South Korea police clash with 70,000 protesters at anti-government Seoul rally | WHAT REALLY HAPPENED

South Korea police clash with 70,000 protesters at anti-government Seoul rally

The rally united the supporters of various labor, agricultural and civil organizations protesting the government's drive to change labor laws, open protected markets for some agricultural goods and impose state-issued school textbooks in 2017.

The proposed labor laws would allow companies to keep wages low and fire workers and activists, according to the militant Korean Confederation of Trade Unions (KCTU).

Earlier on Saturday, KCTU activists scuffled with scores of plainclothes policemen who tried to arrest the confederation's president, Han Sang-goon, during a news conference.

"If lawmakers try to pass the (government's) bill that will make labor conditions worse, we will respond with a general strike, and that will probably be in early December," said Han, minutes before fleeing, while his colleagues prevented the police from getting to him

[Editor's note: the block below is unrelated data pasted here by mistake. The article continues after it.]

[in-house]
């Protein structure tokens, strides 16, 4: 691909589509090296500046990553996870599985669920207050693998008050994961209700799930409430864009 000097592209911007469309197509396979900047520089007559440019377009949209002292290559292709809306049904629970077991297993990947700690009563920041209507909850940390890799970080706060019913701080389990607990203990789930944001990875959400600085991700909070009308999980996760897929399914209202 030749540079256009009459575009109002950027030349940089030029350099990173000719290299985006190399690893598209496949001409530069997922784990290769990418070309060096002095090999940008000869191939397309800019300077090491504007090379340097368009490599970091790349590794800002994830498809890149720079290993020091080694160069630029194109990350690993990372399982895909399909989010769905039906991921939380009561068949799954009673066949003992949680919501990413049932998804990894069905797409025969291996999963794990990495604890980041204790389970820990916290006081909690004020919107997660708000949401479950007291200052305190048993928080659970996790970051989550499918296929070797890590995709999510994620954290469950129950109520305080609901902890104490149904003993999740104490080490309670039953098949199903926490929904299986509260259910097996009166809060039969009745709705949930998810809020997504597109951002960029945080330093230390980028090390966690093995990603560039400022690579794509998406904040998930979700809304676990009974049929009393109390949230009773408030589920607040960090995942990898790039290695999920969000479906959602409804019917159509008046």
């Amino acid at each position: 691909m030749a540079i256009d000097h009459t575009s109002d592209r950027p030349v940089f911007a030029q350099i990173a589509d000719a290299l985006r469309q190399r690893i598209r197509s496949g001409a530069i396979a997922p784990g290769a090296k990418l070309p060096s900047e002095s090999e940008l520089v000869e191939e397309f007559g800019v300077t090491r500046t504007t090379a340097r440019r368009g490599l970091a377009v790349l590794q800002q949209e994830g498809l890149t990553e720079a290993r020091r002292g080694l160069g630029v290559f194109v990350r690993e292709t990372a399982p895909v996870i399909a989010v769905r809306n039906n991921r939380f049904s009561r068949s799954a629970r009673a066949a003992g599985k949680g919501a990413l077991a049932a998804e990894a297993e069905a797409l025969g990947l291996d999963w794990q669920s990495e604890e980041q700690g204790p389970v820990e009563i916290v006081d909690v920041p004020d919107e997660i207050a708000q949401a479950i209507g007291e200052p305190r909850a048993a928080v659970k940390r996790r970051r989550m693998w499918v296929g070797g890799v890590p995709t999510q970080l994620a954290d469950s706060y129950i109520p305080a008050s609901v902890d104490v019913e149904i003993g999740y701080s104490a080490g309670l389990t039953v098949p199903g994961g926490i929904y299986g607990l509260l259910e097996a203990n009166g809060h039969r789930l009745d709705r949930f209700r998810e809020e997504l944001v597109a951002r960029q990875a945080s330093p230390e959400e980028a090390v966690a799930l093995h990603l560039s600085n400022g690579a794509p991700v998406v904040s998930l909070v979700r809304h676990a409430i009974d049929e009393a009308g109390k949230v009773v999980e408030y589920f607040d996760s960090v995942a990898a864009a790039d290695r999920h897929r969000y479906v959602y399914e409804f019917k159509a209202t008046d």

Seoul authorities had issued an arrest warrant for Han after he failed to appear in court in connection with his role in organizing a May protest that turned violent.
Fear of distorting history

The government's bid to issue history textbooks for middle and high schools also sparked strong criticism in the Asian nation.
South Korea was ruled by Park Geun-hye's father, military dictator Park Chung-hee, in the 1960s and 1970s.

Although the books have not yet been written, activists fear that the Park administration would attempt to whitewash the transgressions of her father's rule.

Webmaster's Commentary: 

70,000 protesters...and not even one brief mention by Western whorespondents?!?